Unlike the French and Spanish colonies, where the Catholic Church organized massive missionary campaigns, in the English colonies the missionary activity was largely a private enterprise. The Church of England had far less resources to spare, and in Puritan New England its influence was very limited at best. Most Puritan preachers also had little interest in converting their Native neighbors. Converting the Indians was never their objective – the goal was to establish a godly society (thus ‘spreading the Good Word’). Thus, the primary objects of proselytizing were the colonists, the foundation of that godly society to be ‘purified’ from the vices of the Old World. If any natives would somehow convert and become true Christians that would, of course, be welcomed, but that was not the goal of the Puritan missionary enterprise. In the seventeenth century the circle of actual missionaries was limited to John Eliot and a few of his colleagues and compatriots. Eliot was undoubtedly a talented missionary, a great speaker, capable of instilling real fervor in the audience. He was the first English preacher to preach in native language, and he translated the Bible into Algonquian (Cogley 1999).

But for all Eliot's talents, he had very little support, with colonial authorities limiting themselves to vague words of encouragement. Most of Eliot's funding was provided by benefactors in England. Many colonists treated the Native converts with clear and obvious suspicion if not outright hostility. At the same time, Eliot's project was remarkably ambitious. He planned to establish ‘praying towns’, settlements in which the Native converts would not just be instructed in Christian doctrine, but would also adopt a godly lifestyle, modelled after the Old Testament as interpreted by Eliot himself (Eliot 1972). This would require a far more drastic transformation than simple conversion, which did not necessarily require abandoning traditional lifestyle. The scope of the transformation required from the converts was akin to what was happening in Jesuit reductions in South America, but the Jesuit campaign was supported by the administrative machinery of the Catholic Church and the compliance of the Indians was ensured by force.

Eliot did not have the same level of resources at his disposal. Additionally, unlike the Jesuits in South America, Eliot had no intention of using force to ensure conversion – partly because he had no way to do so in any case, partly because the core idea of many Puritan divines was a personal spiritual experience as the foundation of true conversion, which was impossible under duress.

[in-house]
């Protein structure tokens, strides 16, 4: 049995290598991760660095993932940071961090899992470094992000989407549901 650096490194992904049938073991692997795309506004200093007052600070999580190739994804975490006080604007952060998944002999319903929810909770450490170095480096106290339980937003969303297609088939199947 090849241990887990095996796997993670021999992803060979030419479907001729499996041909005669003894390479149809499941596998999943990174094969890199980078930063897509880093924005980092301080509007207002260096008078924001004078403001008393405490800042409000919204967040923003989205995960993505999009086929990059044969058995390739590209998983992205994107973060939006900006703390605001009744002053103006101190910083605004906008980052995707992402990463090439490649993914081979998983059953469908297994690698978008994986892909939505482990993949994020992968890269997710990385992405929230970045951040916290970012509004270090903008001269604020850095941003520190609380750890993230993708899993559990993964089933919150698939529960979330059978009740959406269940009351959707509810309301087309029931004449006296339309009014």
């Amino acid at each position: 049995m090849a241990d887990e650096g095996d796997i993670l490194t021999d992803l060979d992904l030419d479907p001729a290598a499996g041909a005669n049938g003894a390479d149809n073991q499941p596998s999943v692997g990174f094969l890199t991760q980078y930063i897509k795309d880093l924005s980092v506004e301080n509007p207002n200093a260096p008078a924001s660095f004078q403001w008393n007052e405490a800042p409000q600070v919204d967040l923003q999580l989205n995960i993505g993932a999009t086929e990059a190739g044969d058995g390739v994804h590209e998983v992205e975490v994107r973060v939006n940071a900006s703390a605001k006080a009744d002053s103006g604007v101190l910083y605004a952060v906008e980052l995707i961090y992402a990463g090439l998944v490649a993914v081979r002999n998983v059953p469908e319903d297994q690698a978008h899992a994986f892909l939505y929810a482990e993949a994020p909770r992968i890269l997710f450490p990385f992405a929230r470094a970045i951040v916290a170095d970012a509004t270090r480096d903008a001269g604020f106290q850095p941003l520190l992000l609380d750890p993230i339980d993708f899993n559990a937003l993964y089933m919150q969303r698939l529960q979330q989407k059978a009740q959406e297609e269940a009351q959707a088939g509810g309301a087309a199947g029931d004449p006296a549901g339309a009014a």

Despite all that, Eliot's project was remarkably successful – on the eve of King Philip's War many Native Americans living within the territory of the colonies as such (i.e. on the lands belonging to the colonies) were ‘praying’ and lived in Eliot's settlements (Gookin 1970: 180–200). For all Eliot's talent, this kind of success can hardly be attributed solely to his prowess as a missionary, given how much converts had to give up. For example, traditionally agriculture, aside from clearing new plots of land, was considered a woman's job in native societies, but in praying towns men had to work the fields, while women had to stay at home. Undoubtedly this requirement of doing a woman's job was hard to swallow for many Indian men – not to mention relinquishing traditional jewelry and hairstyles which had social significance. In short, Eliot's project was successful against all odds.

The only conceivable reason for its success was the Indians themselves. The masses of converts flocking to praying towns were not suddenly overcame with Christian zeal. Members of the groups that retained their political or cultural autonomy, such as the Mohegan or even the Wampanoag were rare among the converts. It stands to reason that the primary motivation for those relocating to praying towns was not spiritual, but social. The converts expected, quite logically, that adopting the English ways and English religion would secure them a place in the colonial society. After all, the missionaries promised that by converting the Indians would join a universal Christian brotherhood. It was the most radical survival strategy – fully integrating into the colonial society, but the general principle of a ‘bargain’ remains the same. By giving up both cultural and political independence, the native converts hoped to preserve economic agency, personal freedom, and an independent identity. This last aspect was possible because Eliot, unlike many missionaries in other regions, worked diligently to preserve the Native language. The administration in praying towns was conducted in native languages, as was the preaching in most cases, and Native elders, teachers and even pastors were appointed as soon as possible. Eliot certainly intended to transform the Native way of life, but he thought that the Indians should remain Indians, should retain their own identity and not be assimilated (Aleksandrov 2022). Joining the praying communities would seemingly allow their members to achieve that equal status of brothers in Christ, while simultaneously retaining a degree of separation in terms of identity. Given the alternatives, such as debt servitude, forced labor, or relocation, it seems the sacrifice was deemed acceptable. Importantly, it was the decision made by the Indians themselves, Eliot and his fellows were concerned with completely different matters. Their attempts at persuasion were limited to extorting the virtues of the Christian doctrine, much like in other missionary communities.

The ultimate result of this strategy of extreme adaptation was disastrous. During King Philip's War praying Indians were confined to their settlements and then forcibly relocated to a tiny island in Boston harbor, where many died of starvation and exposure (Gookin 1970: 459, 485–486; Drake 1841: 116). The other side of the conflict, the Wampanoag and their allies were also not exactly welcoming to those who were willing to forsake the Native way of life.